The sands climb up to meet me, dunes rising higher and higher on the way to Nomathstep’s cave. This is what one does for love, so the stories say. They traverse the impossible, they ignore the lies and promises of others, walking toward the one they know is true. The one they know is their heart. Even when that heart is dying.

Even when that heart was pierced long ago.

My legs tremble like the tall grasses of the mountain’s summer. My lips shake like the winds of the mountain’s winter. But I carry on, on toward Nomathstep’s cave for the promise, the promise I made to myself, on the day I found my uncle gone. The cave mouth beckoning closer, ever closer to Nomathstep’s home.


The cave was where Nomathstep killed my uncle after an accord. The two of them had reached an impasse: that neither of them could continue to go on dragoning and wizarding as they had been, without further harm to the general nature of dragons or wizards. At the time, both of them had beating hearts, both of them spoke with heated words.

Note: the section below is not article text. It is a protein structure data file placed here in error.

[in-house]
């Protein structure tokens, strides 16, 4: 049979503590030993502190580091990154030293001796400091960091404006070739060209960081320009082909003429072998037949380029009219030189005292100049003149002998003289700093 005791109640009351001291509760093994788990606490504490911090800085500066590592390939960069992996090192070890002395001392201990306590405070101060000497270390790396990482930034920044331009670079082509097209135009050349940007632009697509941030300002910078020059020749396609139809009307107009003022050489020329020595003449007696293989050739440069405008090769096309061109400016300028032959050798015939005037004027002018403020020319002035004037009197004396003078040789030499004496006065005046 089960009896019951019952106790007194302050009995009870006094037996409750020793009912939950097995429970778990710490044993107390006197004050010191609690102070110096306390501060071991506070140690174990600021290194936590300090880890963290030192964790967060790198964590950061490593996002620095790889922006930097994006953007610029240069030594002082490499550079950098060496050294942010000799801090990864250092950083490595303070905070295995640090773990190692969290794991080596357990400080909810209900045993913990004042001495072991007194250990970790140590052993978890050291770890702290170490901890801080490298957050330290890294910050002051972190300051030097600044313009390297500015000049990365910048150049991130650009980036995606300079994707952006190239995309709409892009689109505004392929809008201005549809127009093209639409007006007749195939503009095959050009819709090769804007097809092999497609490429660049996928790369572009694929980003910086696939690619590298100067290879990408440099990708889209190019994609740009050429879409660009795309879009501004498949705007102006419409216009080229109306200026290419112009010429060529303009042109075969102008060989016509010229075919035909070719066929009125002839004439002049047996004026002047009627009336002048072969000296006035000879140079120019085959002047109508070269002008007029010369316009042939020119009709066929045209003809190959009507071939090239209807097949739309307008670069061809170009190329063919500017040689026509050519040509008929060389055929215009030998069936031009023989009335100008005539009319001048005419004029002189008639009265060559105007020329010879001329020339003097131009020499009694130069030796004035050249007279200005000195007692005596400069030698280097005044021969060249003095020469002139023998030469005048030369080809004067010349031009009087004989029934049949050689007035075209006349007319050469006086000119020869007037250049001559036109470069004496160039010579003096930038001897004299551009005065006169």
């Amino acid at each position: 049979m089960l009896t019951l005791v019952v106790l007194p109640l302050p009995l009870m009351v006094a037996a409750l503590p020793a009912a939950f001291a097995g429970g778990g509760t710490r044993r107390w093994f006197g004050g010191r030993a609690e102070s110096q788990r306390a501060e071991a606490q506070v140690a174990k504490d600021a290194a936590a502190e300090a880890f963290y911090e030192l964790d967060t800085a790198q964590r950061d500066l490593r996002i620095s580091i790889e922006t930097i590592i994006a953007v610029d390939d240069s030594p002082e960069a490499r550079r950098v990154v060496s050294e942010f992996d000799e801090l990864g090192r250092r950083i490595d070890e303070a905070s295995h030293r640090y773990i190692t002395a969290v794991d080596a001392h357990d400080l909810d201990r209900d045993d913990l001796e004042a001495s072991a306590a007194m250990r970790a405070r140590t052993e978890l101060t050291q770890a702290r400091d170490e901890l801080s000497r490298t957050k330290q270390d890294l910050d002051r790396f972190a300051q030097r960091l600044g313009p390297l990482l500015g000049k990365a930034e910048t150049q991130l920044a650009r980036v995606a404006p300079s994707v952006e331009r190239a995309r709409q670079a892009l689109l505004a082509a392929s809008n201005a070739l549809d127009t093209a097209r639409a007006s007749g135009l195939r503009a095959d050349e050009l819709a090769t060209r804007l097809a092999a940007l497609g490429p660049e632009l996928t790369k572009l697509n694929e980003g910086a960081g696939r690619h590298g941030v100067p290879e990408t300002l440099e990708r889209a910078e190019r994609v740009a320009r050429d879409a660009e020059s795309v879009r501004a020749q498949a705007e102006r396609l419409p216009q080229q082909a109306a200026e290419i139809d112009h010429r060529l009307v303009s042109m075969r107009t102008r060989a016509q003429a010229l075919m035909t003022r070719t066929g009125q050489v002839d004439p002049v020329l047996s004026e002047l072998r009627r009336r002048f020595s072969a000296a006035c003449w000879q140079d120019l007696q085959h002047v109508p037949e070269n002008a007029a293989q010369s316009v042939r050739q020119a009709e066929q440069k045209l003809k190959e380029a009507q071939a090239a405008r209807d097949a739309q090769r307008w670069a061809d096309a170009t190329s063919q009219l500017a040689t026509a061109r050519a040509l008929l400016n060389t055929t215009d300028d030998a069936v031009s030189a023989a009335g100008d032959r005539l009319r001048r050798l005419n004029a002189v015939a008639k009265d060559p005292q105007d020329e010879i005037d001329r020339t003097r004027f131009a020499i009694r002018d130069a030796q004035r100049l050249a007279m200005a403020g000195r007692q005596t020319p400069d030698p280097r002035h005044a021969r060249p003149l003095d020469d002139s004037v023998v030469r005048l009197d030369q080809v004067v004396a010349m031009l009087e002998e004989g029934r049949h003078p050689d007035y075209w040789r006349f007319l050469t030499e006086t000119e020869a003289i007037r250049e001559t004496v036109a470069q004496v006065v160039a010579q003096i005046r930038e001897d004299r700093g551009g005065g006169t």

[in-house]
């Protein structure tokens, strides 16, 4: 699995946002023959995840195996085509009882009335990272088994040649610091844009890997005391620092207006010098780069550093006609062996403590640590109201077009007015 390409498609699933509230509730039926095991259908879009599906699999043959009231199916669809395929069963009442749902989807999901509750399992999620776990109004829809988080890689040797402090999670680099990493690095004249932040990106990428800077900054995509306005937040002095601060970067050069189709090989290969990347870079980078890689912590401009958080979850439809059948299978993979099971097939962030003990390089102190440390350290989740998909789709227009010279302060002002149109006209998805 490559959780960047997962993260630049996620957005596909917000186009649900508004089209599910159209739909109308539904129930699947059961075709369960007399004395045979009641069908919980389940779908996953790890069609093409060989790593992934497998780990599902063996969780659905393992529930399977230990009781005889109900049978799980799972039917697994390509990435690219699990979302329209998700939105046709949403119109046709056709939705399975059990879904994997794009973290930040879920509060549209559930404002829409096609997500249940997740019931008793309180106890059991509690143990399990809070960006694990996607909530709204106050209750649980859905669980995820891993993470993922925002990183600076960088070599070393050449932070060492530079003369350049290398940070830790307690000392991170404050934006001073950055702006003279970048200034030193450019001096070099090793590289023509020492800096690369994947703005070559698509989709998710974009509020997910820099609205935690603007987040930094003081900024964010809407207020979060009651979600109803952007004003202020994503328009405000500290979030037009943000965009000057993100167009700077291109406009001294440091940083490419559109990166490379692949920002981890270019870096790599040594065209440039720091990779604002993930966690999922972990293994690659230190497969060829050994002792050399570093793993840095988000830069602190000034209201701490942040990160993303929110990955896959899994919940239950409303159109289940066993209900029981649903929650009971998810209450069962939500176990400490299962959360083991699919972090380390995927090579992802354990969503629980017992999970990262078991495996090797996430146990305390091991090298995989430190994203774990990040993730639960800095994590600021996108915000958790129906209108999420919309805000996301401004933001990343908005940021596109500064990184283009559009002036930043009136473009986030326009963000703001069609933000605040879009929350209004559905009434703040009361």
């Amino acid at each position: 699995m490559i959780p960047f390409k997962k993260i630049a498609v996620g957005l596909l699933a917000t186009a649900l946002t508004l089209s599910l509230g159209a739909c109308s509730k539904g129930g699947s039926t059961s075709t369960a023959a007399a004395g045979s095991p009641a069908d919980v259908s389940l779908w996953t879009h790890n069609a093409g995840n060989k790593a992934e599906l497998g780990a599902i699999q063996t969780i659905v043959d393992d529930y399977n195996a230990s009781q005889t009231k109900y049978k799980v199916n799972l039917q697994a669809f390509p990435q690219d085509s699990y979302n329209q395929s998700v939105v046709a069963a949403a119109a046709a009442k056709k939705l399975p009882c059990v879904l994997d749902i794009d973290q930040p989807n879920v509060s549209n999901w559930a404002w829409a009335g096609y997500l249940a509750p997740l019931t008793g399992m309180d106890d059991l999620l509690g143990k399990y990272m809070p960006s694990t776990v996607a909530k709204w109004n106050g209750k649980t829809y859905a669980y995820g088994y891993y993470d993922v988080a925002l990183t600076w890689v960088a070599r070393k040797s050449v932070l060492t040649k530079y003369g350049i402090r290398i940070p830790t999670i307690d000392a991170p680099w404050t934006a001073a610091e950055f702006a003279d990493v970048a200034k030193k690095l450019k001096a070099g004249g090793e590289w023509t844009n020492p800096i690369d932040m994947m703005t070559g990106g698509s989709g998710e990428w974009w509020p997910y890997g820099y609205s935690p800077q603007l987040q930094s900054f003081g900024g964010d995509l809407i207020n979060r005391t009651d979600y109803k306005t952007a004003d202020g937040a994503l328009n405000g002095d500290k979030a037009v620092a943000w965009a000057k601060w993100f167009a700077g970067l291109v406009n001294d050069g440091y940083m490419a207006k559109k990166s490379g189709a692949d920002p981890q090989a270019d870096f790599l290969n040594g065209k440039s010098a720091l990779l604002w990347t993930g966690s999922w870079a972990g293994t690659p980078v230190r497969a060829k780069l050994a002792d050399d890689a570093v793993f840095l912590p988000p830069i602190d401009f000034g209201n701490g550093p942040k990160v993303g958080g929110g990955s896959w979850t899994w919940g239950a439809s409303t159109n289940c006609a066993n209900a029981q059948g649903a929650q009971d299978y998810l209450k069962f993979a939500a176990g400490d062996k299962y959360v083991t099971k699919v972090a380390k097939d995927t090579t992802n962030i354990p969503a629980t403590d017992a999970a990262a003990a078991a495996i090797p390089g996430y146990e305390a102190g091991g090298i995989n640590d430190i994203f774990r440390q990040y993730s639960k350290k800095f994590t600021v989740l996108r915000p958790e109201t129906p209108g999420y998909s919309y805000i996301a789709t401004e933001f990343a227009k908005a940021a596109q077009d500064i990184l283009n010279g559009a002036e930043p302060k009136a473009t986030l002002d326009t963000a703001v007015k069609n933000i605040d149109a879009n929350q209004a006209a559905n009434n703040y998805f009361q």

Nomathstep asked my uncle, “Is it in your nature to simply kill a thing for being what it is?”

And my uncle asked her back, “Is it in your nature to bargain?”

They spent two weeks in Nomathstep’s cave, talking, discussing, sharing food. They spent two weeks among the bones of those that meant to slay her, clad in their armor and robes, swords cast aside, gold and jewels piled high below them. My uncle remained, alive… for a time.

In the meantime, the villages went unlooted and unburnt. In the meantime, my uncle’s work went undone and untended. However, the two of them reached a different accord. They grew closer, far closer. So close that my uncle wrapped himself underneath Nomathstep’s great wing, and she held him gently in the crook of her claws.